EB: During college, I spent a semester in Alaska in Prince William Sound, deep in the Eastern Alaska Range, and on a river in the Brooks Range far above the Arctic Circle. Until that experience, I had never been so thoroughly in awe of wild places or so transformed by being unplugged for that long. One of the most powerful things you can do is give yourself the freedom to be fully untethered from civilization. But it also requires hard work, real skills, and true grit when things get challenging. These are the same skills we use everyday in the field while filming on expedition. It’s absolutely a privilege to do this kind of work for a living — and it also reaffirms that we need to see, feel, and experience these places to nourish our humanity.
Who are your creative influences, is there anyone that inspired your career?
EB: First and foremost, I’ve been inspired by my family, including my parents and grandparents, who were artists, scientists, and explorers themselves. My grandfather was a filmmaker. My grandmother was a science illustrator and author. Creativity is apparently in the blood. Nature writers are a strong creative influence: Thoreau, Whitman, Aldo Leopold, Ed Abbey, Janisse Ray, David Quammen, and many more. I’m also inspired by the tremendous work of many still photographers: Ami Vitale, Ronan Donovan, Mac Stone, Esther Horvath, Kiliii Yuyan, Stephen Wilkes, to name a few. And, of course, a list of filmmakers that is way too long! I’m drawn to vivid storytelling in whatever artistic form that takes. The beauty of documentary is that, at its best, it reveals art in everyday life.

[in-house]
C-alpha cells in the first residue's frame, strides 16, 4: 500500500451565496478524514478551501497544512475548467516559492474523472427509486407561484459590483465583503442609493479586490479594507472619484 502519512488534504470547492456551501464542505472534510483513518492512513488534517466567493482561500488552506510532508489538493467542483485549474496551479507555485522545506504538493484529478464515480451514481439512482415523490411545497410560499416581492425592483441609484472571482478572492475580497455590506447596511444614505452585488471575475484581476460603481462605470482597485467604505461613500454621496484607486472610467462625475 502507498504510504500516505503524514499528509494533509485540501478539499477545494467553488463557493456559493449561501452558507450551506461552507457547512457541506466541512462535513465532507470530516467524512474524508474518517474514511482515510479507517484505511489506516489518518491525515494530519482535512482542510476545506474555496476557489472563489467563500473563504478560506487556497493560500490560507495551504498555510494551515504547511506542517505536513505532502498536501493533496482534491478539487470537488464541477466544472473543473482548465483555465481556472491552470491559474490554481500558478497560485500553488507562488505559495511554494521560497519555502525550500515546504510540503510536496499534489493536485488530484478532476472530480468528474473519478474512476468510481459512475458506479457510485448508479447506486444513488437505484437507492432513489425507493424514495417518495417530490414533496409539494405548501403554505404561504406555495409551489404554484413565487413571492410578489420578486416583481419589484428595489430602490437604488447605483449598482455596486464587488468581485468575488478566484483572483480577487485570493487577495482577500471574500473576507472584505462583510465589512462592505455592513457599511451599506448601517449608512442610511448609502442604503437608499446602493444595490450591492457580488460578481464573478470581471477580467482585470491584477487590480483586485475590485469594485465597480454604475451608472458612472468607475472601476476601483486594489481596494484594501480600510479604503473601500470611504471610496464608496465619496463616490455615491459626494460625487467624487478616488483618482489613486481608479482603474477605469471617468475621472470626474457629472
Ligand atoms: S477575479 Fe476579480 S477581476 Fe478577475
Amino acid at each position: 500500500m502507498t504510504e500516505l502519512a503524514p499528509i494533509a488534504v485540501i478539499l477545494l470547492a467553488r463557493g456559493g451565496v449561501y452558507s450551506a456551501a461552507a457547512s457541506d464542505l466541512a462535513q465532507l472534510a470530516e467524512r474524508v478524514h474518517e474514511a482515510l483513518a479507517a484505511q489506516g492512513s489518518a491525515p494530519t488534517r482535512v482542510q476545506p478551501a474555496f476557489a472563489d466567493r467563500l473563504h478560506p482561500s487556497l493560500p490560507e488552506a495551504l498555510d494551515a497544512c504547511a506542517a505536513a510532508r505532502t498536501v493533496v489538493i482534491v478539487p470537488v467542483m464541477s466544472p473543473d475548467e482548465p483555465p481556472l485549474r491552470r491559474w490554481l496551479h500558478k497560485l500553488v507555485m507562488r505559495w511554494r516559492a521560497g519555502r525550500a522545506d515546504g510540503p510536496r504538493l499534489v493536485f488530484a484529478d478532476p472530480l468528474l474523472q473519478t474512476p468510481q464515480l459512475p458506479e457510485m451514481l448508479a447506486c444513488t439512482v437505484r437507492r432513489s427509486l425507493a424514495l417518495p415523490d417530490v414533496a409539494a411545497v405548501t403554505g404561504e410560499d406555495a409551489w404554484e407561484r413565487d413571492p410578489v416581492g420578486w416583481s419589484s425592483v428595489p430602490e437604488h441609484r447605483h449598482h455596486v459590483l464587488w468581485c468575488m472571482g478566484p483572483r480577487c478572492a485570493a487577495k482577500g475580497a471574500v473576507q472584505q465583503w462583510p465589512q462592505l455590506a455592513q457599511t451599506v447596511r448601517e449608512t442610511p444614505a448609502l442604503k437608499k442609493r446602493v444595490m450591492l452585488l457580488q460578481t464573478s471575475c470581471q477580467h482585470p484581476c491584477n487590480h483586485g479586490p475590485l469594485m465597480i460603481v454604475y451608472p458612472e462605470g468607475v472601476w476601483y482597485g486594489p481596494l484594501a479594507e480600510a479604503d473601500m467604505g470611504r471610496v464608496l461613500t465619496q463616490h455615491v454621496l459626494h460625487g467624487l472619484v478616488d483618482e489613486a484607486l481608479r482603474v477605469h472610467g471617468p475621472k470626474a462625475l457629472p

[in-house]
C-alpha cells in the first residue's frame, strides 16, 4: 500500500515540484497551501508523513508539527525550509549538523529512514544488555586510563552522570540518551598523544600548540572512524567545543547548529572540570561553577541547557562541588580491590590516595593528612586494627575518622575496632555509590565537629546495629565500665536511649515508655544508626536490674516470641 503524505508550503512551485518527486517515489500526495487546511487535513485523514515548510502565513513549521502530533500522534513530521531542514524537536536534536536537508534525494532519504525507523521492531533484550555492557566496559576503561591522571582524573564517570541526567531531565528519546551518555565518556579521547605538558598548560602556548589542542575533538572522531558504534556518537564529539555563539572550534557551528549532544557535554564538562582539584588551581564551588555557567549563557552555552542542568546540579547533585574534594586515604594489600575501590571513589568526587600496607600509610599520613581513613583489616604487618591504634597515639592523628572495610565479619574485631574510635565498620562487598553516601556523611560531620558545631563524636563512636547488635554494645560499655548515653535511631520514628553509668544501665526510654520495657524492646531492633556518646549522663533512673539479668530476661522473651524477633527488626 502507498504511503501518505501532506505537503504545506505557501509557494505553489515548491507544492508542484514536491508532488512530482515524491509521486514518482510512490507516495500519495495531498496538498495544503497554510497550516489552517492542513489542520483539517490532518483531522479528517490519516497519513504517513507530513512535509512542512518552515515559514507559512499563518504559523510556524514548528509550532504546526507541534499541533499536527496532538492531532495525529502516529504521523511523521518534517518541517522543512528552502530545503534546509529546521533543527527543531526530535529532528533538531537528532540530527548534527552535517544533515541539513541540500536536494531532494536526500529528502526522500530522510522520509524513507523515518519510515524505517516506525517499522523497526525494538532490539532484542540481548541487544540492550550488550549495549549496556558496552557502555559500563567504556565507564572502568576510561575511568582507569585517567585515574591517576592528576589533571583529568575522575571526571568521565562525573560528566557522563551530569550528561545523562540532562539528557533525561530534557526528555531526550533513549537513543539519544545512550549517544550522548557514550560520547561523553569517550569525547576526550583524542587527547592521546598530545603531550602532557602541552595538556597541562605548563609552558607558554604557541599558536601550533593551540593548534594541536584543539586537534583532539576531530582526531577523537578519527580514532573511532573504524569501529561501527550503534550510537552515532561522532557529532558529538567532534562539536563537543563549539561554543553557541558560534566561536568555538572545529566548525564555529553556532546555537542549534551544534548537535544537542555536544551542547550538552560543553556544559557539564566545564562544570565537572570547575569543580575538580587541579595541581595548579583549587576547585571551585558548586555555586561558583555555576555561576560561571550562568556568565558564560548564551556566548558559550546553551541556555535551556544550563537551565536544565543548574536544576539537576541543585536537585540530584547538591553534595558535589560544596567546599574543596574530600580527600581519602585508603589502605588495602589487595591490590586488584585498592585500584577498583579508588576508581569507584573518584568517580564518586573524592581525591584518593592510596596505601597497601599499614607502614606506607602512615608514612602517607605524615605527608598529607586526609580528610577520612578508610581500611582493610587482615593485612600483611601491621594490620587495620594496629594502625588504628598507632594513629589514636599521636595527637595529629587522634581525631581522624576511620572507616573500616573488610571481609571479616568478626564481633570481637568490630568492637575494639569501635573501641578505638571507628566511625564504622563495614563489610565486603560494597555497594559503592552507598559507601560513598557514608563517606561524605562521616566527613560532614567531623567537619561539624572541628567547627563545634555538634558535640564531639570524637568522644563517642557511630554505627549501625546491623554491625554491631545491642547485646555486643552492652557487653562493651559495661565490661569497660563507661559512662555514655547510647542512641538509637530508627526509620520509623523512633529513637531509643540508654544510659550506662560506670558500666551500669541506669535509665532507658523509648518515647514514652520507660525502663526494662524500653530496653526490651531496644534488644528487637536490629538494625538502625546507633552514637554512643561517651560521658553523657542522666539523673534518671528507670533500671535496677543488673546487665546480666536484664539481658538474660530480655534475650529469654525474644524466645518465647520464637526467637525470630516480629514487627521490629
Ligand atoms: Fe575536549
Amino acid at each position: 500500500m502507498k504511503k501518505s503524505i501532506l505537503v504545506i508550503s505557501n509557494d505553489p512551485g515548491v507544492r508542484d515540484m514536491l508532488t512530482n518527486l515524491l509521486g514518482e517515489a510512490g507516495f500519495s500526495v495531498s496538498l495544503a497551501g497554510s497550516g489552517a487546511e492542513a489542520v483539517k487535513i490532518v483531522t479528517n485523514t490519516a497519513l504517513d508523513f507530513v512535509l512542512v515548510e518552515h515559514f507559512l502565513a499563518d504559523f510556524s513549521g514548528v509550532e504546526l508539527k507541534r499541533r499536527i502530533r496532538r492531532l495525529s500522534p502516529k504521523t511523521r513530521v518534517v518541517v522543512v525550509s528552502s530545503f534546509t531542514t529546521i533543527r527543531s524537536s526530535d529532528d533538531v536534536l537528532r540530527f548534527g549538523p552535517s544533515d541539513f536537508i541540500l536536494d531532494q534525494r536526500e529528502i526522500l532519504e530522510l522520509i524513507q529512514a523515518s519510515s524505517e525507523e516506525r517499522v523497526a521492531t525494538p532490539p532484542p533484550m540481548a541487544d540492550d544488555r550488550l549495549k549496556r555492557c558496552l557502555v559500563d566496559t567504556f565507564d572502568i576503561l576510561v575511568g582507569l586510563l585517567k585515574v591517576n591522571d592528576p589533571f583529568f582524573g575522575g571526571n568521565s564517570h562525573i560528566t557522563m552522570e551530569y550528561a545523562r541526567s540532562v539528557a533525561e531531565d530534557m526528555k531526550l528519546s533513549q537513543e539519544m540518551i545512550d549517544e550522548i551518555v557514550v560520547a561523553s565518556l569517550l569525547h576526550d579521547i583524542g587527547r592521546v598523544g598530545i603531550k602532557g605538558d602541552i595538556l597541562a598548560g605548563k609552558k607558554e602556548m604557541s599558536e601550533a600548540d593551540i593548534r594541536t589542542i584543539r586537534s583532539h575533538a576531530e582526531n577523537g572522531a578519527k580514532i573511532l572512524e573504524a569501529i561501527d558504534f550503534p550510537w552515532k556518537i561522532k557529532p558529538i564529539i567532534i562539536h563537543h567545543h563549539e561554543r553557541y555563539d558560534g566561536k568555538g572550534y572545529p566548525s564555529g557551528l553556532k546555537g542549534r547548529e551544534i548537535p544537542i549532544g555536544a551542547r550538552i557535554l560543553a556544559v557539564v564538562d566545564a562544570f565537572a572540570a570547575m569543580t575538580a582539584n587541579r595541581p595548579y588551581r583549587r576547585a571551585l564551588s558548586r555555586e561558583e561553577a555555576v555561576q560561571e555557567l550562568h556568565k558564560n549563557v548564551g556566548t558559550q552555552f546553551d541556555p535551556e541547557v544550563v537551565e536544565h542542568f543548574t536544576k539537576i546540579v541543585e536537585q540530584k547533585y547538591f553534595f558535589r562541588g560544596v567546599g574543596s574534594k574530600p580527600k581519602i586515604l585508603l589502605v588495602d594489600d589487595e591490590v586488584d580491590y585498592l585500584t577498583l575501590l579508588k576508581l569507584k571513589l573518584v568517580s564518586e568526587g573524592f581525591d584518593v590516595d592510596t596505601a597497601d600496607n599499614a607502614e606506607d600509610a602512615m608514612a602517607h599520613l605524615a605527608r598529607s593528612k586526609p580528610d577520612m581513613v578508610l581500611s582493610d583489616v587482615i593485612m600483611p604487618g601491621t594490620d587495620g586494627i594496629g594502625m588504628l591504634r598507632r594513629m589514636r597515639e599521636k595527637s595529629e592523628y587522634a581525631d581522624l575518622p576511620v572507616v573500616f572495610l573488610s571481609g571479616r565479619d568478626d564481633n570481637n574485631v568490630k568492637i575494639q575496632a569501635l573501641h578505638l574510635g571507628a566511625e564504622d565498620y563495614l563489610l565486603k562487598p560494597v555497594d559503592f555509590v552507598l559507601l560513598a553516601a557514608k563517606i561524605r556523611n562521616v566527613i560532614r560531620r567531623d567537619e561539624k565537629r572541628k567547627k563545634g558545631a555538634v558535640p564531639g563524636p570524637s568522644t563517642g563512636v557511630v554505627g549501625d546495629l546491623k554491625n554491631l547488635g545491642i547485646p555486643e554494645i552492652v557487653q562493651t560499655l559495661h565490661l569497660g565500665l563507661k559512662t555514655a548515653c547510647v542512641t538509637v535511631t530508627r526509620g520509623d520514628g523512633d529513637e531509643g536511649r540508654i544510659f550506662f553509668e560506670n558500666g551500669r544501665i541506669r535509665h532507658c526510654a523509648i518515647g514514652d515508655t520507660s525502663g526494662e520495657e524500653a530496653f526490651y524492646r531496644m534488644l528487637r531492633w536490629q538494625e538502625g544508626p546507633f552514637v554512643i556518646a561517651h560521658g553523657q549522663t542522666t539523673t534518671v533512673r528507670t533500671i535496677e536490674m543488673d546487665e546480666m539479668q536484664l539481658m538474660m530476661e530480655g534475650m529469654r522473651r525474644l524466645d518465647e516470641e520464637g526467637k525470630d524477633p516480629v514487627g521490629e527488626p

As the hours become days, and days become months and years, big moments come and go but it’s the energy of wild places that is sustaining.
What has been the most exciting shot you have captured to date or favorite memory from an expedition?
EB: Looking back through so many experiences on filming expeditions, I can say now that it’s not a singular shot or outcome that stands out – it’s more about the journey and the relationships with the team that matter. As the hours become days, and days become months and years, big moments come and go but it’s the energy of wild places that is sustaining. Often you feel it in the quiet moments, with the cameras off and the rain drumming the tent or the crackle of the campfire. These are the times I remember as precious.